This week, NASA released the first images of the dig site where the Curiosity Rover, which landed on Mars in August of 2012, will collect the first drill sample on Mars.
Curiosity sent the image of the site taken at the lowest point of Gale Crater that scientists are describing as a "candy store" of potential discoveries. The image was beamed 352 million miles back to Earth this week.
See also: - NASA's Curiosity Rover: Here's the New Hi-Res Video of the Mars Landing - Five Reasons You Should Pay Attention to NASA's Mission to Mars - Center for Science and the Imagination to Launch at ASU's Newest Interdisciplinary Building, ISTB4
NASA scientists anticipate they'll find a presence of materials that could have only been created around water.
According to National Geographic, the drilling is expected to start this month. The rover will drill five holes about two inches into the crater's bedrock. Curiosity will then " feed the powder created to the rover's two chemistry labs for analysis."
The existence of water on Mars is widely accepted, but what NASA's scientists hope to find is the time at which water was around and how it existed in the environment. These clues could help determine if and when the planet was capable of supporting life.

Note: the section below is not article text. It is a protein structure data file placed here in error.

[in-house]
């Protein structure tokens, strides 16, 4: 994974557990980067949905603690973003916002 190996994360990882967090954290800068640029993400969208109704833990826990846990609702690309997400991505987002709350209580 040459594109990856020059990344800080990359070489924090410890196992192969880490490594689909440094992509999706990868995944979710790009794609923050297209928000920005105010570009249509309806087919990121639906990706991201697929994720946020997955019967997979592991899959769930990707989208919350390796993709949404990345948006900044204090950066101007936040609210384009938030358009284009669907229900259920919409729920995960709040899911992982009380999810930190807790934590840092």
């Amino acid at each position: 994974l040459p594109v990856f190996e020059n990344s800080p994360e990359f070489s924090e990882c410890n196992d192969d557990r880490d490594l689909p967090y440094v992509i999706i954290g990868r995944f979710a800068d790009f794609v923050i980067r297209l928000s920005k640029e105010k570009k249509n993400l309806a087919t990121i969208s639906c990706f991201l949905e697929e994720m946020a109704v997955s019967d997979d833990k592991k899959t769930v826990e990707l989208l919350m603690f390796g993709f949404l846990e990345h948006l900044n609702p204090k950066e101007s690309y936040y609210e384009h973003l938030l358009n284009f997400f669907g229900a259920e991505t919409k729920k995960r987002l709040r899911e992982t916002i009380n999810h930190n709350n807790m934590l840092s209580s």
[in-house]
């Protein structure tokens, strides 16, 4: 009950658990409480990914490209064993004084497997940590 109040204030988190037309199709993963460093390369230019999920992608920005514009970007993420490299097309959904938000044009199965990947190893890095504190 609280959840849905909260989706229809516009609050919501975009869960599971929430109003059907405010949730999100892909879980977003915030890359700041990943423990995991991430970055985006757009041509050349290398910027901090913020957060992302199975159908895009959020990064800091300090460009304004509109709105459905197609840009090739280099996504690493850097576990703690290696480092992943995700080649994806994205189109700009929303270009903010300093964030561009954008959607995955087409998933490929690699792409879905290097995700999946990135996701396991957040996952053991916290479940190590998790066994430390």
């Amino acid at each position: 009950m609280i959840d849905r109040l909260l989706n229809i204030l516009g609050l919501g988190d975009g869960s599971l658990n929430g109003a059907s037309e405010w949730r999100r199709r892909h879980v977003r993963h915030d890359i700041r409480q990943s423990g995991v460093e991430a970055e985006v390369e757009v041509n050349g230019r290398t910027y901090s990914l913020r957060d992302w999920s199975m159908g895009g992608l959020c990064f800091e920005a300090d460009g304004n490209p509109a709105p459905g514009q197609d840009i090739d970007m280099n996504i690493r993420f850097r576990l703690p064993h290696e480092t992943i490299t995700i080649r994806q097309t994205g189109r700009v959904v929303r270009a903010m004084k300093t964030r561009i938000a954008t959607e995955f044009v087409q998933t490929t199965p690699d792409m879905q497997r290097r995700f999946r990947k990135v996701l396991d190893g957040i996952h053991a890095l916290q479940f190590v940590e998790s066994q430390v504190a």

In September, Curiosity spotted what NASA now claims is evidence of an ancient river on Mars.
We Believe Local Journalism is Critical to the Life of a City
Engaging with our readers is essential to Phoenix New Times's mission. Make a financial contribution or sign up for a newsletter, and help us keep telling Phoenix's stories with no paywalls.
Support Our Journalism
NASA's Curiosity rover found evidence for an ancient, flowing stream on Mars at a few sites, including the rock outcrop pictured here, which the science team has named "Hottah" after Hottah Lake in Canada's Northwest Territories. It may look like a broken sidewalk, but this geological feature on Mars is actually exposed bedrock made up of smaller fragments cemented together, or what geologists call a sedimentary conglomerate. Scientists theorize that the bedrock was disrupted in the past, giving it the titled angle, most likely via impacts from meteorites.
Scientists say the size and shape of the gravel is proof of the existence of an ancient water stream -- because the gravel pieces are too big to have been moved by wind, it can be assumed they were carried by "a vigorous flow of water."
The image was taken by the rover's 100-millimeter Mastcam telephoto lens. For more info, check out NASA's Mars mission page.